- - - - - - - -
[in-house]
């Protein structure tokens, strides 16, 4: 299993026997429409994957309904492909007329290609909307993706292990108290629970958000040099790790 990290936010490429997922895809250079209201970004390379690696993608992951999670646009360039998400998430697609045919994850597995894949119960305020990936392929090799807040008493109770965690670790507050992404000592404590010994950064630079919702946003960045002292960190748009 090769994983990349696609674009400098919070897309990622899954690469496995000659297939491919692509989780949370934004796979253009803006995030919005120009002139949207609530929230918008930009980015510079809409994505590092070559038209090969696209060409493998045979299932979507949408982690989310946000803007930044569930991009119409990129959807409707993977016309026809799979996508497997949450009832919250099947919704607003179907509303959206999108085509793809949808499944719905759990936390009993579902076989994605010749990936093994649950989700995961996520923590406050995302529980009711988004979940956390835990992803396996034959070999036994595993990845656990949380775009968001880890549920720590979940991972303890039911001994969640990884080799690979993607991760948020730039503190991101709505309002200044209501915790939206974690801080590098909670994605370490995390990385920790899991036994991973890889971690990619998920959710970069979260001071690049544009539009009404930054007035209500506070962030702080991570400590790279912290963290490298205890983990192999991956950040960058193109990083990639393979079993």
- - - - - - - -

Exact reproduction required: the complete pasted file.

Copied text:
[in-house]
């Protein structure tokens, strides 16, 4: 299993026997429409994957309904492909007329290609909307993706292990108290629970958000040099790790 990290936010490429997922895809250079209201970004390379690696993608992951999670646009360039998400998430697609045919994850597995894949119960305020990936392929090799807040008493109770965690670790507050992404000592404590010994950064630079919702946003960045002292960190748009 090769994983990349696609674009400098919070897309990622899954690469496995000659297939491919692509989780949370934004796979253009803006995030919005120009002139949207609530929230918008930009980015510079809409994505590092070559038209090969696209060409493998045979299932979507949408982690989310946000803007930044569930991009119409990129959807409707993977016309026809799979996508497997949450009832919250099947919704607003179907509303959206999108085509793809949808499944719905759990936390009993579902076989994605010749990936093994649950989700995961996520923590406050995302529980009711988004979940956390835990992803396996034959070999036994595993990845656990949380775009968001880890549920720590979940991972303890039911001994969640990884080799690979993607991760948020730039503190991101709505309002200044209501915790939206974690801080590098909670994605370490995390990385920790899991036994991973890889971690990619998920959710970069979260001071690049544009539009009404930054007035209500506070962030702080991570400590790279912290963290490298205890983990192999991956950040960058193109990083990639393979079993």